Rebuilding Place in the Urban Space

"A community’s physical form, rather than its land uses, is its most intrinsic and enduring characteristic." [Katz, EPA] This blog focuses on place and placemaking and all that makes it work--historic preservation, urban design, transportation, asset-based community development, arts & cultural development, commercial district revitalization, tourism & destination development, and quality of life advocacy--along with doses of civic engagement and good governance watchdogging.

Sunday, December 06, 2009

Looking outward as well as inward in transportation planning

While they don't use the term sustainable transportation, which I think is a better term theoretically than "enhancing choice" to discuss why transit, bicycling, and walking need to be supported in the context of the State of Wisconsin Transportation Plan, there is no question that the State of Wisconsin Department of Transportation is looking outward, not just inward, in terms of forward planning.

From Transportation in Wisconsin... a vision for the 21st Century:

The quality of life of all Wisconsin residents is greatly influenced by the state’s transportation system. Everything—from our daily commute to work, to the food we eat, to the merchandise we purchase, to the area in which we choose to live—is greatly affected by the transportation decisions made at the state and local level.

Wisconsin enjoys an outstanding transportation system, but to ensure that the system is able to continue to support and improve our quality of life and strong economy, we will have to address many transportation needs in the new millennium. ...

[3 items from the list of 10 critical needs]

 Nearly 750 people died on Wisconsin roadways during the past year. This number could rise to over 1,000 by 2020 if the current fatality rate remains the same.

 In many areas of the state there are a lack of transportation choices available to the general public.

 It is essential that environmental concerns are adequately addressed when making short- and long-term transportation decisions.

For example, citizens should have access to a transportation system that allows them to choose whether they want to drive, take the train, ride the bus, bike or walk. Our system currently provides people with some choices beyond automobiles, but we need to expand and improve those choices to respond to the growing demand from those who can not, or choose not to drive. A recent government study estimated that over a third of households in southeastern Wisconsin currently do not have an automobile. These individuals need to be provided accessible and affordable alternative forms of transportation to carry out their daily activities. Looking into the future, by 2020 the number of state residents over 65 is projected to increase by over 50%. This aging of the population will require more choices of transportation including intercity bus, rail, pedestrian, and bicycle travel. To respond to these needs, the state must give strong consideration to modes of transportation other than highways when considering the future needs of its residents. ...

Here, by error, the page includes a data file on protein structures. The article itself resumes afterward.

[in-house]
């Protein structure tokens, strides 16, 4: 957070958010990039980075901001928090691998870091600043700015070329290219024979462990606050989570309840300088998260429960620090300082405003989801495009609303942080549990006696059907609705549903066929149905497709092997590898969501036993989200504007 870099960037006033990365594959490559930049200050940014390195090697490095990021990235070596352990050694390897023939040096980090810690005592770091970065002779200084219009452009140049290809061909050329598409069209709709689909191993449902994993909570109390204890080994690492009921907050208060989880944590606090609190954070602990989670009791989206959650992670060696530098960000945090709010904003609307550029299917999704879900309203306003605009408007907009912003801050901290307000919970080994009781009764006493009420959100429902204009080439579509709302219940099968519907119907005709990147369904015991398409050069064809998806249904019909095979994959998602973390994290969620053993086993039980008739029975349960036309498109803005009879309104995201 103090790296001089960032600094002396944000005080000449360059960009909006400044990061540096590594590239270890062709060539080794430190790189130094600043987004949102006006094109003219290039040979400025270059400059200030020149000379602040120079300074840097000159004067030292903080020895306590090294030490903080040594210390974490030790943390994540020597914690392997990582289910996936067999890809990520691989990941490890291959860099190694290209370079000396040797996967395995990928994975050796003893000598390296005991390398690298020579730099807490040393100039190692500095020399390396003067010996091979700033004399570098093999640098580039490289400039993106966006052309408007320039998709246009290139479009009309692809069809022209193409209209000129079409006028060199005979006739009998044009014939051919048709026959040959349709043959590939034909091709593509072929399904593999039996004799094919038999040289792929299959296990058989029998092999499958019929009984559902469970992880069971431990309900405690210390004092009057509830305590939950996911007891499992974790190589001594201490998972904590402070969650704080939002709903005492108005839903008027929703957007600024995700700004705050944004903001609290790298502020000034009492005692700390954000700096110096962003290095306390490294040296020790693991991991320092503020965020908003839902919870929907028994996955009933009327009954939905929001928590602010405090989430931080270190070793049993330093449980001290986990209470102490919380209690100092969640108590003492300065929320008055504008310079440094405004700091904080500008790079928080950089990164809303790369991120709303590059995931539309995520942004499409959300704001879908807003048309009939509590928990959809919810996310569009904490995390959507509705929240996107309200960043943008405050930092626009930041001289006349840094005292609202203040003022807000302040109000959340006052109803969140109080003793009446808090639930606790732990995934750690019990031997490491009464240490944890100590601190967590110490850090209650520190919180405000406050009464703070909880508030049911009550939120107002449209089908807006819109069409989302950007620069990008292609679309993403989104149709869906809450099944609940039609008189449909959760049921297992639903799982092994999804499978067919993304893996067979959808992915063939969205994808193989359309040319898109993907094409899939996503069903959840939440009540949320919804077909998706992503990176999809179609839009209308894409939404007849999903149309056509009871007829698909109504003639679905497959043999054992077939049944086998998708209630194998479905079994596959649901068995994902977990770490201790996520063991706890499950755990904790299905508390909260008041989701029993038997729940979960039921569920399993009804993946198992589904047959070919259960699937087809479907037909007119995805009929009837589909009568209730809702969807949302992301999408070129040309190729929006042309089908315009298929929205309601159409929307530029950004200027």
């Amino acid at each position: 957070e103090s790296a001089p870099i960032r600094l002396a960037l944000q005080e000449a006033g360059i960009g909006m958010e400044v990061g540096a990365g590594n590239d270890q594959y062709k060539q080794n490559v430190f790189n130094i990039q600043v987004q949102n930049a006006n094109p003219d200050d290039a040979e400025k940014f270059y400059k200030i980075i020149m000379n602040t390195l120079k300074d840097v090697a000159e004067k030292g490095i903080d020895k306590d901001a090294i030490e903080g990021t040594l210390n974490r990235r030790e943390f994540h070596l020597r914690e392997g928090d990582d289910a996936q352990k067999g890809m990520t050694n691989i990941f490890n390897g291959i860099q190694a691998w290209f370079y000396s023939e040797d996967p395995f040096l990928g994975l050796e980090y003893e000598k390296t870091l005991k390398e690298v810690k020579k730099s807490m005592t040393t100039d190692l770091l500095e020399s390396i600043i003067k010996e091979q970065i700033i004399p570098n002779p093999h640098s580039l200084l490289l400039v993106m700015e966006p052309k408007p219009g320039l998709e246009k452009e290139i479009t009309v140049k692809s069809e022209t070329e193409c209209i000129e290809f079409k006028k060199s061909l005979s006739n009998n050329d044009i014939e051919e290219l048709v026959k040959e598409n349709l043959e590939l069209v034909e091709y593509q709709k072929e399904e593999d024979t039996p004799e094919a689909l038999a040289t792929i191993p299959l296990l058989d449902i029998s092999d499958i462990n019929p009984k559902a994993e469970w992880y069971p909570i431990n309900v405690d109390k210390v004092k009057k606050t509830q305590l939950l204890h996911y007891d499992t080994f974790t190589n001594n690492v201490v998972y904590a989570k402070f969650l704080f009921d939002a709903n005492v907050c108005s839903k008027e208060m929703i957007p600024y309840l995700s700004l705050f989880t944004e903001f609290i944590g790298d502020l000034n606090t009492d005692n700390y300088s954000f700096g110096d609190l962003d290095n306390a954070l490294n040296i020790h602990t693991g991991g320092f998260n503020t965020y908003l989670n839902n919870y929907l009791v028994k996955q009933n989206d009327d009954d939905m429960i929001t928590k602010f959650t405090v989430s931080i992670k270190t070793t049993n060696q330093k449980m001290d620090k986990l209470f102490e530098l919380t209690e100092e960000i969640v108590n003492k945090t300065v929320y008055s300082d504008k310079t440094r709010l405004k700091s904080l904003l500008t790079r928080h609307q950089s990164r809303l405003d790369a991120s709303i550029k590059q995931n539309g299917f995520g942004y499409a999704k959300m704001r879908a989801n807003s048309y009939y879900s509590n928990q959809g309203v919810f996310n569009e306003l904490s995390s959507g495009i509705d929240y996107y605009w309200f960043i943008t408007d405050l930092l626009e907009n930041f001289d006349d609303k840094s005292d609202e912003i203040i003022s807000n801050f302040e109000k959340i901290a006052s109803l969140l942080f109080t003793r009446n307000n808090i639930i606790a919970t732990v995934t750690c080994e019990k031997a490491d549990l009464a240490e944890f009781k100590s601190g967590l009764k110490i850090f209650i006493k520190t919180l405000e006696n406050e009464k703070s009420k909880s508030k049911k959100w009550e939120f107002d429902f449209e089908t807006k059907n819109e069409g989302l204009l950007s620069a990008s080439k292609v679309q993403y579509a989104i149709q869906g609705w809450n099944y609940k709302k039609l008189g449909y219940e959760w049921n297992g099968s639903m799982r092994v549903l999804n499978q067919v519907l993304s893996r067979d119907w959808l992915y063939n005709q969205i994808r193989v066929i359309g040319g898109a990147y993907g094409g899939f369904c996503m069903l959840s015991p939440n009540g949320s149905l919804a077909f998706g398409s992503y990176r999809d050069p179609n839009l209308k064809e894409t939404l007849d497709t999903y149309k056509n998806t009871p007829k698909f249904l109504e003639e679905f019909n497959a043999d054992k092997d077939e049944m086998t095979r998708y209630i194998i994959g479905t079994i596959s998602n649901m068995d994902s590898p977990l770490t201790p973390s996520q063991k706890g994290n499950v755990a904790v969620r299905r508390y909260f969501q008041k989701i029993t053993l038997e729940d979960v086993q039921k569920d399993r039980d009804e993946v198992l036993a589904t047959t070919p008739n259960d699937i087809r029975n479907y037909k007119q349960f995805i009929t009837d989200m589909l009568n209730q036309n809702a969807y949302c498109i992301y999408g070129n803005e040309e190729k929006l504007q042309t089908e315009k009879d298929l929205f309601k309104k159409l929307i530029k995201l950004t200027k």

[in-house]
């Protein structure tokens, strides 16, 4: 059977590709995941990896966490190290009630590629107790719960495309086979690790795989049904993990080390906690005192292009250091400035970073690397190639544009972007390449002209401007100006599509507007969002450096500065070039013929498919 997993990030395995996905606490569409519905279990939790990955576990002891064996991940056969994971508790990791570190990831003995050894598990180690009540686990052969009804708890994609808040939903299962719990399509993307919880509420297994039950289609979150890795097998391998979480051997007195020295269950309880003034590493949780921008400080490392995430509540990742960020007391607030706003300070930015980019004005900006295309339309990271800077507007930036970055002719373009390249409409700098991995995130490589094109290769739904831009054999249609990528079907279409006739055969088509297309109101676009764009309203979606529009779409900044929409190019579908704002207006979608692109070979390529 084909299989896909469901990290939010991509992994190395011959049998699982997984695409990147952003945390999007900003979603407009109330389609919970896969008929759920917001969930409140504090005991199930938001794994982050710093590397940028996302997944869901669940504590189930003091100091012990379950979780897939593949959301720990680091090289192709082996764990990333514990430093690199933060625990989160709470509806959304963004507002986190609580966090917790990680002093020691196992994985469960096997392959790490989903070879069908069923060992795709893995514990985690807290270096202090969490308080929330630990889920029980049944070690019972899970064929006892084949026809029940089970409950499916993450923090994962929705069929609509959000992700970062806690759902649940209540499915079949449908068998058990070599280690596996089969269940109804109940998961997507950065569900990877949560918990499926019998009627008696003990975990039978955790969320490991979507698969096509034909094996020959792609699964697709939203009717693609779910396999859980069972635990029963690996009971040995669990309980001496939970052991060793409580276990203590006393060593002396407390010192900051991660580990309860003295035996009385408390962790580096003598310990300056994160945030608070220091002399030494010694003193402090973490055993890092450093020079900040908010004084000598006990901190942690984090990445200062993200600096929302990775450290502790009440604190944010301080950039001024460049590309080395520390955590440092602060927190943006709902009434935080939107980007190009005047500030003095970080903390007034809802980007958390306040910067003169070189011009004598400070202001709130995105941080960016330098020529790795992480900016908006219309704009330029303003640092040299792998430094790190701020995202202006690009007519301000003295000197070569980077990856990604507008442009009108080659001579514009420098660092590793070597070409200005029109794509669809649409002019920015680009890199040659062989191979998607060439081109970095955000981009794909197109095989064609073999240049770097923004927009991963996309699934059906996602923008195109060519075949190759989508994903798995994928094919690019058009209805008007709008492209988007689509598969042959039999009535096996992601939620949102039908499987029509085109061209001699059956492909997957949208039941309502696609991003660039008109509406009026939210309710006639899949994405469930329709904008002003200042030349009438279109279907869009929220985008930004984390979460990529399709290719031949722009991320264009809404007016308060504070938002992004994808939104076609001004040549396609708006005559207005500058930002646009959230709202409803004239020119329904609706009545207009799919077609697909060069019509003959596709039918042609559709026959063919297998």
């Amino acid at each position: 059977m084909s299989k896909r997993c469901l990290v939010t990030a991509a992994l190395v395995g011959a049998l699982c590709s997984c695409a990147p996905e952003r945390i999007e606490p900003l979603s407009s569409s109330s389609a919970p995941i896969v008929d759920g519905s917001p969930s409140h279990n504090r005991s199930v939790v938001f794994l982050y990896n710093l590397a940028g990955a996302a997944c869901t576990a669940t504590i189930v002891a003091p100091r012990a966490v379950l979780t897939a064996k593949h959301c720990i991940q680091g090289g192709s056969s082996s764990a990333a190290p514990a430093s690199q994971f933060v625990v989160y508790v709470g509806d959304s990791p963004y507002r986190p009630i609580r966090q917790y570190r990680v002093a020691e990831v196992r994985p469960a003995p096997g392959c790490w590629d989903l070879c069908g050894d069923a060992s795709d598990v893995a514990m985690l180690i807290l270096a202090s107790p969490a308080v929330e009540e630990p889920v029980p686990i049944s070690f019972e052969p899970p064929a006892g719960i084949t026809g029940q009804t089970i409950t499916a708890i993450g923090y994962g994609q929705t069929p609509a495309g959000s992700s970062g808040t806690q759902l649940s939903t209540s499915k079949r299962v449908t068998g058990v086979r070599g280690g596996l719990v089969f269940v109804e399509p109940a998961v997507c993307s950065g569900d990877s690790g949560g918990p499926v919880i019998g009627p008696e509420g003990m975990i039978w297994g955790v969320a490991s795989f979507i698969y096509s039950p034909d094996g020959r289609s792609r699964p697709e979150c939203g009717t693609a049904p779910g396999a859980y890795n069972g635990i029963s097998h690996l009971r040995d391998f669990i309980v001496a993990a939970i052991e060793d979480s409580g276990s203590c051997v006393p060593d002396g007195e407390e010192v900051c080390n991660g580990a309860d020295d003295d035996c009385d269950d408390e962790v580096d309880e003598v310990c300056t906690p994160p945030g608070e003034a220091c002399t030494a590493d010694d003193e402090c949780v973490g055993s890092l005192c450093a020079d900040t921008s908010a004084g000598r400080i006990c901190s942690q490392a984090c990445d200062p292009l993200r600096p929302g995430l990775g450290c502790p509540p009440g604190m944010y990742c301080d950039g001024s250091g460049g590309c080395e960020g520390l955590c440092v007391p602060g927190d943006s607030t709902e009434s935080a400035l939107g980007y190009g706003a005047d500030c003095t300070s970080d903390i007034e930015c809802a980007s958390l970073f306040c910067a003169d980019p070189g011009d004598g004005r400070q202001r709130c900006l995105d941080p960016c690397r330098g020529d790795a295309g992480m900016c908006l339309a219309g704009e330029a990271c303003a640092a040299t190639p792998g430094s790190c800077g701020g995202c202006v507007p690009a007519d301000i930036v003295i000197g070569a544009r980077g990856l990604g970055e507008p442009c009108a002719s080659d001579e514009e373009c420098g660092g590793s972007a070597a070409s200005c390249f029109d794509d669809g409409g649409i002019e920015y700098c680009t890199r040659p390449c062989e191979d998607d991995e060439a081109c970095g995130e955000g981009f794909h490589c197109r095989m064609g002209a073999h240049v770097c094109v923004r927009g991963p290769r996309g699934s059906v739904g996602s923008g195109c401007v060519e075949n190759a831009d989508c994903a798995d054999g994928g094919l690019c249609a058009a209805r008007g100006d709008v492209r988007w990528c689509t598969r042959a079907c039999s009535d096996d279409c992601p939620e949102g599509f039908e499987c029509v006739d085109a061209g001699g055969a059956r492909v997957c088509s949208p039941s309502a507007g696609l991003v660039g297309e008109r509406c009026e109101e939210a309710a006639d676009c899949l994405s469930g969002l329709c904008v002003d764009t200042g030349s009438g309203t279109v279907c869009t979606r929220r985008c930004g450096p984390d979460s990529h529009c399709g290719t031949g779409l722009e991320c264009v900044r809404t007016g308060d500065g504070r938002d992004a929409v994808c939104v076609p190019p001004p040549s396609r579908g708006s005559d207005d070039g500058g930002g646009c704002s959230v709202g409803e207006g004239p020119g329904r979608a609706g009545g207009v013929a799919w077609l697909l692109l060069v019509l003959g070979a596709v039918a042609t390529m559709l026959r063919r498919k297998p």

In the future, perhaps an even greater challenge will be trying to determine the right funding mix to further integrate our transportation system (i.e. highways, buses, rail, bikeways, pedestrian accommodations, etc.). It is a constant struggle for the state to determine the appropriate combination that will best suit the needs of both urban and rural residents.

Only by identifying and discussing the conflicts can we begin to resolve them. And these are conflicts that exist simultaneously at all levels of government: local; regional; state; multi-state; and national.

Also see this article from the Green Bay Press-Gazette, "Plan looks at transit needs in the future: DOT's Connections 2030 includes projects in area."

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